I am going to need to replace my complete front lawn. We have just purchased a house from an elderly gentleman who had not been able to do battle with grubs over the last couple of years. There is not a piece of grass left, only weeds. My preference would be to replace the grass and go with the Xeriscape concept. Will I need to do any remediation in hopes of reducing the grub population prior to landscaping? If so, what would you suggest?
Thanks so much for any recommendations.
Your photo shows that you have a very large expanse of “lawn” to replace and definitely that would take considerable time and money to bring it back to its former glory. The concept of xeriscaping came about in the late 1970’s as part of a Denver City plan to conserve water after a severe drought. Xeriscaping is a viable alternative to having a lush green lawn in your front garden. In fact more and more homeowners are considering this approach to gardening, as it reduces the need for watering or irrigating plants. We’re told our summers are heating up and the cost of watering the garden is going up, so this seems like a very good idea. Xeriscaping is not just associated with desert areas and exclusive use of drought tolerant plants surrounded by gravel. It’s about gardening with less water.
If you are considering taking on this project yourself there are a few things you need to pay attention to. For sure you will need to do something about the soil in your front garden. First, check to see if your grub infestation is actually out of control by digging up about a square foot and counting the grubs. If you find 3-5 grubs then you have a real problem. The best solution is to apply nematodes (can be found at reputable garden centres in the GTA) to the area to control the numbers. Note: all soil will contain some grubs. The following article has further information : www.torontomastergardeners.ca/askagardener/eating-times-and-depth-of-white-grubs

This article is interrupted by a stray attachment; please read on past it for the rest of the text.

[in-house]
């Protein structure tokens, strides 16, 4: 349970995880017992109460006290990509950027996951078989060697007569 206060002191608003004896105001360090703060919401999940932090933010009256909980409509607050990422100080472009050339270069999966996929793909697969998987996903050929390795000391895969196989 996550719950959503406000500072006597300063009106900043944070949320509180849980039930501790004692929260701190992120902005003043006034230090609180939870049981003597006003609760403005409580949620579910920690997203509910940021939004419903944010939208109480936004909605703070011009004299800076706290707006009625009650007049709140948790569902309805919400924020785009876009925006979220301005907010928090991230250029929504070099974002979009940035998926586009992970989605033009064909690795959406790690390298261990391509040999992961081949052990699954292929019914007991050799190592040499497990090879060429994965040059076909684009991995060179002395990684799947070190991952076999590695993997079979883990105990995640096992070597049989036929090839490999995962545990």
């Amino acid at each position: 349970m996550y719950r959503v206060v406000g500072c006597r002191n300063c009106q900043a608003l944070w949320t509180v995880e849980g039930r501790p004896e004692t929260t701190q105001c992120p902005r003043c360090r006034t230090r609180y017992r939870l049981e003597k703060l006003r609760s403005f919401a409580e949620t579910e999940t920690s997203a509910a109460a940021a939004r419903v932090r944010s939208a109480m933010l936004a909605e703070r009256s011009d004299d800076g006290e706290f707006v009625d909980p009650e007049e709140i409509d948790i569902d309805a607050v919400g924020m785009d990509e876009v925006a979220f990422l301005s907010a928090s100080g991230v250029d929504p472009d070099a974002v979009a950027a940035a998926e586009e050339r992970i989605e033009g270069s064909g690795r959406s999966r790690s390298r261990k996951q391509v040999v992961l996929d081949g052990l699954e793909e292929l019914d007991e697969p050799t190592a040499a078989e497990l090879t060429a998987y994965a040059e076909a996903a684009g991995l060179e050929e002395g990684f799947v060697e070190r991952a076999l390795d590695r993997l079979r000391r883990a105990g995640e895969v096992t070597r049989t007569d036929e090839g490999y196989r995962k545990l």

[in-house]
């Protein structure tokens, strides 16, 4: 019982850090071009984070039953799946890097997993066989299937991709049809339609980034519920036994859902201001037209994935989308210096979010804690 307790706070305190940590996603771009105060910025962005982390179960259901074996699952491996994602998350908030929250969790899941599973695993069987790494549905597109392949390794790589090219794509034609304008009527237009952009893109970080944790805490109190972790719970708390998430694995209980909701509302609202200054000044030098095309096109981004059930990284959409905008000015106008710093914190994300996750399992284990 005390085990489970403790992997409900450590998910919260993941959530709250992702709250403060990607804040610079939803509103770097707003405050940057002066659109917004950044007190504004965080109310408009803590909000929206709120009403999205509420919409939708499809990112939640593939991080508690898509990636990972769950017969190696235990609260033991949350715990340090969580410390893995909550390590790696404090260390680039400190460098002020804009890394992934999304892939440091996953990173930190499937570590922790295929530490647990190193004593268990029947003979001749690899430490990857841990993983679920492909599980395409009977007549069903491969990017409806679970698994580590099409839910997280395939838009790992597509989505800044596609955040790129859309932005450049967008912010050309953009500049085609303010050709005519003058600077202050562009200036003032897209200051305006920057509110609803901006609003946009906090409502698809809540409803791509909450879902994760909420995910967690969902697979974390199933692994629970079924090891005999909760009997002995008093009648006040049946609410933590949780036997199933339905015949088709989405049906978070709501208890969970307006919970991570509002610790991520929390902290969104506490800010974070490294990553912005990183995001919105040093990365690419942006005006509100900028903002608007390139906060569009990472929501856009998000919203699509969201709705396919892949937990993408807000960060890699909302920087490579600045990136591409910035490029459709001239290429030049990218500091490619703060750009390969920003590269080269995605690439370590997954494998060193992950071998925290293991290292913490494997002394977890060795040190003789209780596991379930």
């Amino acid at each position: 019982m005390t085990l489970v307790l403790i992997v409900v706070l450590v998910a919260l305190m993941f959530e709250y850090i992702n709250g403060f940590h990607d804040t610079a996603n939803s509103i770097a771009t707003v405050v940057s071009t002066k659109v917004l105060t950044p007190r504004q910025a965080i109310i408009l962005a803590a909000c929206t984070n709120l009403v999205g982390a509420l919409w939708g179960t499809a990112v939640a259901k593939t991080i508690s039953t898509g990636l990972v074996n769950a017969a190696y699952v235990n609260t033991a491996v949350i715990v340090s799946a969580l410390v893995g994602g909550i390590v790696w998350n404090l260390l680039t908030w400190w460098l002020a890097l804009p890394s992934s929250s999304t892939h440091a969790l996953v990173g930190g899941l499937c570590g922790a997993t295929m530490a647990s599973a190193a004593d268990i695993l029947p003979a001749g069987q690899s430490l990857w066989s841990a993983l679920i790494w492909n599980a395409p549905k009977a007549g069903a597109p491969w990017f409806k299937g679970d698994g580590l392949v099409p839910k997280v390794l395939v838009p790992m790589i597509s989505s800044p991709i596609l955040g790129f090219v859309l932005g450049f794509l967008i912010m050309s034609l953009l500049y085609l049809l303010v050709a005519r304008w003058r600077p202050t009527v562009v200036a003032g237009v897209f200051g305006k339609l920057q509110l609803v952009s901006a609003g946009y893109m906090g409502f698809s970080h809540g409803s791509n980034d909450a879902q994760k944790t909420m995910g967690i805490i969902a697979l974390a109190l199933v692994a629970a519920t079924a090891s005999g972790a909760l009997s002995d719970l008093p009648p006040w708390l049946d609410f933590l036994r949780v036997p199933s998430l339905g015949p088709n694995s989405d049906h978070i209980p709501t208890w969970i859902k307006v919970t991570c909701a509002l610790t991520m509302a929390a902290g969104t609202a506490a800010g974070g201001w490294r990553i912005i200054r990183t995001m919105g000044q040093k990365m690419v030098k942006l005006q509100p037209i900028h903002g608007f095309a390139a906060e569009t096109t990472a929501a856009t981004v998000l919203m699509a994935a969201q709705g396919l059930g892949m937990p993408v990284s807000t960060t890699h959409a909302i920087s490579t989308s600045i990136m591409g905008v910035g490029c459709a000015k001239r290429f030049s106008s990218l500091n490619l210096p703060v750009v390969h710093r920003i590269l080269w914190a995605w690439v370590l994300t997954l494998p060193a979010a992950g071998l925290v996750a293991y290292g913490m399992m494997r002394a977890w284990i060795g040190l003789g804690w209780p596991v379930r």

Then the soil needs to be prepared. Any remaining grass and the weeds in your front garden need to be removed as much as possible. Try covering with large sheets of black plastic as that will speed up the process and possibly kill the grubs. Next, the soil needs digging over or rototilling. This process can be started once the soil has warmed up. The key to successful water conservation is good soil. If the soil is very sandy, water and valuable nutrients will be lost due to leaching below the root zone. If your soil is heavy clay you will lose water through runoff. The most water efficient garden should have rich, fertile soil, which drains adequately. Add organic material, such as compost, as necessary. Further information can be found at: http://www.xeriscapes.net/xeriscapeprinciples.soil
One last thing, if you wish to use a professional landscape designer visit Landscape Ontario for help in choosing a company at http://landscapeontario.com/find-a-company.
Everything you need to know about xeriscaping can be found in a booklet at the following website: www.clemson.edu/extension/hgic/plants/other/landscaping/ec672_xeriscape.pdf
The City of Toronto also has some advice to give on water efficient landscaping and also provides some garden designs. See More reasons to choose a water-efficient garden. & Water-efficient garden designs
Hope this information will help guide you.